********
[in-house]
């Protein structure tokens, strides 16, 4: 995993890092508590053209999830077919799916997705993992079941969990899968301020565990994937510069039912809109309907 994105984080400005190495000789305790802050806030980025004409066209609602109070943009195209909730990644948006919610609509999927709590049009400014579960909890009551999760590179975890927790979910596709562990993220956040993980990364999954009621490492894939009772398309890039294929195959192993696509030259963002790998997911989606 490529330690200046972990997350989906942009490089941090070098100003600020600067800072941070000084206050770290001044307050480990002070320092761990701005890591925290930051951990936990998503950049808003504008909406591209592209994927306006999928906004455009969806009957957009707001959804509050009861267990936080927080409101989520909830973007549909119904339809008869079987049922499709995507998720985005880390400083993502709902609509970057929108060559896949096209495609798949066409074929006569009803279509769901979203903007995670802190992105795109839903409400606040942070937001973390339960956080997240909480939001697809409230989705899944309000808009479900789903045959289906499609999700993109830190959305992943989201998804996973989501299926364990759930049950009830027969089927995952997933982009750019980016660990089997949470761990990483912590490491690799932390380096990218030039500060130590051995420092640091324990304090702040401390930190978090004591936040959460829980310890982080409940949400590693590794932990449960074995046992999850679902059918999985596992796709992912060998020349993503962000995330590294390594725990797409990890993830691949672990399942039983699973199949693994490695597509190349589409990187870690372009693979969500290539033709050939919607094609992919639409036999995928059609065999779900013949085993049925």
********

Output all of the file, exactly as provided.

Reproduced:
[in-house]
């Protein structure tokens, strides 16, 4: 995993890092508590053209999830077919799916997705993992079941969990899968301020565990994937510069039912809109309907 994105984080400005190495000789305790802050806030980025004409066209609602109070943009195209909730990644948006919610609509999927709590049009400014579960909890009551999760590179975890927790979910596709562990993220956040993980990364999954009621490492894939009772398309890039294929195959192993696509030259963002790998997911989606 490529330690200046972990997350989906942009490089941090070098100003600020600067800072941070000084206050770290001044307050480990002070320092761990701005890591925290930051951990936990998503950049808003504008909406591209592209994927306006999928906004455009969806009957957009707001959804509050009861267990936080927080409101989520909830973007549909119904339809008869079987049922499709995507998720985005880390400083993502709902609509970057929108060559896949096209495609798949066409074929006569009803279509769901979203903007995670802190992105795109839903409400606040942070937001973390339960956080997240909480939001697809409230989705899944309000808009479900789903045959289906499609999700993109830190959305992943989201998804996973989501299926364990759930049950009830027969089927995952997933982009750019980016660990089997949470761990990483912590490491690799932390380096990218030039500060130590051995420092640091324990304090702040401390930190978090004591936040959460829980310890982080409940949400590693590794932990449960074995046992999850679902059918999985596992796709992912060998020349993503962000995330590294390594725990797409990890993830691949672990399942039983699973199949693994490695597509190349589409990187870690372009693979969500290539033709050939919607094609992919639409036999995928059609065999779900013949085993049925």